A consideration of both binding enthalpy and entropy is important, rather than solely the binding free energy, since enthalpic and entropic changes in small molecule-DNA binding can compensate for one another to give a misleading free energy change. ITC can give valuable information above and beyond what may be gleaned from other analytical methods.– Certain mechanisms of DNA binding can give rise to specific signatures in the resulting thermodynamic data – thus minor groove binding interactions tend to entropically driven, while intercalation is often enthalpically-driven; lexitropsins are an exception to this rule of thumb and the –TΔS term for lexitropsin-DNA binding can be large.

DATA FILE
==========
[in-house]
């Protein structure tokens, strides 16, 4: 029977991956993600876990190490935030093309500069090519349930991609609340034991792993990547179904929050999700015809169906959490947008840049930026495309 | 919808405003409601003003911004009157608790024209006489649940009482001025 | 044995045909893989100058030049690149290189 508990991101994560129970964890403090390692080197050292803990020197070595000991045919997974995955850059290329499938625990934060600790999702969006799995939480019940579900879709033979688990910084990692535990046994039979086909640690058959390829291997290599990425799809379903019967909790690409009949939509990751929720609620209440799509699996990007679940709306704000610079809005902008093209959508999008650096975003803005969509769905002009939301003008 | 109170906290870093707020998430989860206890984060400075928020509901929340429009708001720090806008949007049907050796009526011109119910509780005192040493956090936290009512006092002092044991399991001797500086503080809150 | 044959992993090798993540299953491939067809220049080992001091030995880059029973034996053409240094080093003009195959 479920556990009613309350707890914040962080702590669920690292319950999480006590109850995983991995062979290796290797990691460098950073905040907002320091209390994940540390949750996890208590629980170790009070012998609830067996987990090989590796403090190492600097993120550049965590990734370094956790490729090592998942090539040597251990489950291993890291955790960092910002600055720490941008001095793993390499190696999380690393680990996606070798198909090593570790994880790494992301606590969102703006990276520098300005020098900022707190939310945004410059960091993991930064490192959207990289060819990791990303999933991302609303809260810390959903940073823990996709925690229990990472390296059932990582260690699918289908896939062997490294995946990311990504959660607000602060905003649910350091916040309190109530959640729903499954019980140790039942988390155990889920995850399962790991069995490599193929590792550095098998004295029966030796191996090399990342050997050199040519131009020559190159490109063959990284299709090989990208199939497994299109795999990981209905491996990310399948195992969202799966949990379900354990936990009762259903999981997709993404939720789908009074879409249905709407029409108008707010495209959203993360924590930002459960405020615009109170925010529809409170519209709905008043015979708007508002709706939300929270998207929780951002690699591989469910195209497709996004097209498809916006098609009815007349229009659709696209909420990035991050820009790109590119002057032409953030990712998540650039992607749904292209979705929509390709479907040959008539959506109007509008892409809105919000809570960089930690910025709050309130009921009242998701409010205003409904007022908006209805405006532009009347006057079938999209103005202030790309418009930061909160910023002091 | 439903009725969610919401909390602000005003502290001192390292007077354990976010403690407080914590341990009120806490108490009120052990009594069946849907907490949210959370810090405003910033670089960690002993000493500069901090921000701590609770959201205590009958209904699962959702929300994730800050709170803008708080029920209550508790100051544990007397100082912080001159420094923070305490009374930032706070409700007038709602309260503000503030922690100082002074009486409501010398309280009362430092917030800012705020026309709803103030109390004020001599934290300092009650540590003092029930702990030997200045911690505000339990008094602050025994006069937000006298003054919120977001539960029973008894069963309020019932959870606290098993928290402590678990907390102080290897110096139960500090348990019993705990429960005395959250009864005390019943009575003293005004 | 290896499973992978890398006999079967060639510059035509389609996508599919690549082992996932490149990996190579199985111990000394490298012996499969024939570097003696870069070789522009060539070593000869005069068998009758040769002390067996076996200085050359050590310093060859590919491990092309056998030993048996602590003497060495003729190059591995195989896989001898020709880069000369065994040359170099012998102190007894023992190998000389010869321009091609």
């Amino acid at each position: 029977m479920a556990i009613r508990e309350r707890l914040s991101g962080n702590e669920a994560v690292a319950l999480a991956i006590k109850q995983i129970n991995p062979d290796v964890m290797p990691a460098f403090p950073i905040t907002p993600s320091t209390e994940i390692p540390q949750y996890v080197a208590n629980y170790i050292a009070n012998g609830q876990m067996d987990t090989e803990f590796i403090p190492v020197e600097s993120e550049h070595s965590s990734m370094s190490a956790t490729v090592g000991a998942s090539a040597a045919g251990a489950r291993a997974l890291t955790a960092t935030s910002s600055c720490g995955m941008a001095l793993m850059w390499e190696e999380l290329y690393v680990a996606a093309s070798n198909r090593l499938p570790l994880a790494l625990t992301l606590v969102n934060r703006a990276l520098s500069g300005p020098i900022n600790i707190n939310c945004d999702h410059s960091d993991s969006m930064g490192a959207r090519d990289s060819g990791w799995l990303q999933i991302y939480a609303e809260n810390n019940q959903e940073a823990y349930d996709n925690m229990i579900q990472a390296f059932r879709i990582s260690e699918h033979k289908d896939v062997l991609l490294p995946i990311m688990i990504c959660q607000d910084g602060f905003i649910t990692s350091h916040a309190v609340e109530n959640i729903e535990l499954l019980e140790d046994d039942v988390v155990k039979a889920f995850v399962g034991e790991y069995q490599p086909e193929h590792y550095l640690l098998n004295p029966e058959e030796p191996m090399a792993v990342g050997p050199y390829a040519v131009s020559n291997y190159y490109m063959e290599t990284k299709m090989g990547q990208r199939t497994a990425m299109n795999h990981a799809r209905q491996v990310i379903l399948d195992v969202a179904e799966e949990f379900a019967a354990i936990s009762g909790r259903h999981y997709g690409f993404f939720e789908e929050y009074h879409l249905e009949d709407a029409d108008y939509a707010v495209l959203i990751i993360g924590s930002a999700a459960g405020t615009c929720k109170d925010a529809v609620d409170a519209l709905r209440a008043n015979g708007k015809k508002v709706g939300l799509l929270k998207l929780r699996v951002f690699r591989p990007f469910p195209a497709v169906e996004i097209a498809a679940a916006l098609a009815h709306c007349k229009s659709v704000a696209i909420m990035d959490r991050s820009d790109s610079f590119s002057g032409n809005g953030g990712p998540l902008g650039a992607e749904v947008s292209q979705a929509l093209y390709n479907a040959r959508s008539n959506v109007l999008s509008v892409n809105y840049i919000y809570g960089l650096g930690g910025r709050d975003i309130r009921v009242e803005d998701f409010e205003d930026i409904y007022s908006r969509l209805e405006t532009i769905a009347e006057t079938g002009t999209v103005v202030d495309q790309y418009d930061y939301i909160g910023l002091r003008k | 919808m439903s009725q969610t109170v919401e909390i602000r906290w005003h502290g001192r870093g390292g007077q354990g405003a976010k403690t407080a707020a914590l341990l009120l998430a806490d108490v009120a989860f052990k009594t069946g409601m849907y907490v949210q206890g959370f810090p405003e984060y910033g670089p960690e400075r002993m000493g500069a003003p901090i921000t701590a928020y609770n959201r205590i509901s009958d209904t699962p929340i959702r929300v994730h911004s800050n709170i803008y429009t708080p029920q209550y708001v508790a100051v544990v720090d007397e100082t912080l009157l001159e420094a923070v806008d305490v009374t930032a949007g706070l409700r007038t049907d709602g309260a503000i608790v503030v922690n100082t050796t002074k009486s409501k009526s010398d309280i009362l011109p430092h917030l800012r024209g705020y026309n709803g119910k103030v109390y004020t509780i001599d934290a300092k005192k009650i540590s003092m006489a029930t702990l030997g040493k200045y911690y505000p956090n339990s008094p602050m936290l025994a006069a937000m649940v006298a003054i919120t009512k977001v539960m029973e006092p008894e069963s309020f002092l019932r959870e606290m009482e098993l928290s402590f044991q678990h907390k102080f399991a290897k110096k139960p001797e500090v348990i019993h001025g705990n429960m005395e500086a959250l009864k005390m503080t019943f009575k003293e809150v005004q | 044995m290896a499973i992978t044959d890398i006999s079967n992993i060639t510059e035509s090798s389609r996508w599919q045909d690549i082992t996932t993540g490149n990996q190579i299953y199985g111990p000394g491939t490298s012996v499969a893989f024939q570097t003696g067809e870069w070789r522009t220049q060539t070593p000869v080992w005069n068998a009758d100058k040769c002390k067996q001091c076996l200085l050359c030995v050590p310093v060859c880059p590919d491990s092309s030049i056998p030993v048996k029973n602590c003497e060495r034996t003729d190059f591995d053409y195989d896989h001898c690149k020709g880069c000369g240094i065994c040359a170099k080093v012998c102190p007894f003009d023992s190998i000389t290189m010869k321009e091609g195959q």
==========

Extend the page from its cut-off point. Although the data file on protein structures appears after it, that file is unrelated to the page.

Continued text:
The lexitropsins 4c–6c do not show the enthalpy-entropy compensation that is expected,  but not absolutely required in drug-receptor interactions. The binding is enthalpy-dominated, but not overwhelmingly so, with entropy accounting for 30–40% of the change in free energy upon binding. The entropic gain is largest for the unmetallated ligand. The favourable gain in entropy upon binding the lexitropsins may arise from the loss of some DNA-bound water from the ‘spine of hydration’.– though there is still disagreement as to whether there is net water loss or gain upon minor groove binding more generally. The fact that, in contrast to distamycin itself, this gain in entropy is not offset by the sizeable conformational constraint imposed on the lexitropsin by the binding event,,  may be due to the lower binding affinity of these synthetic vs. the natural ligands.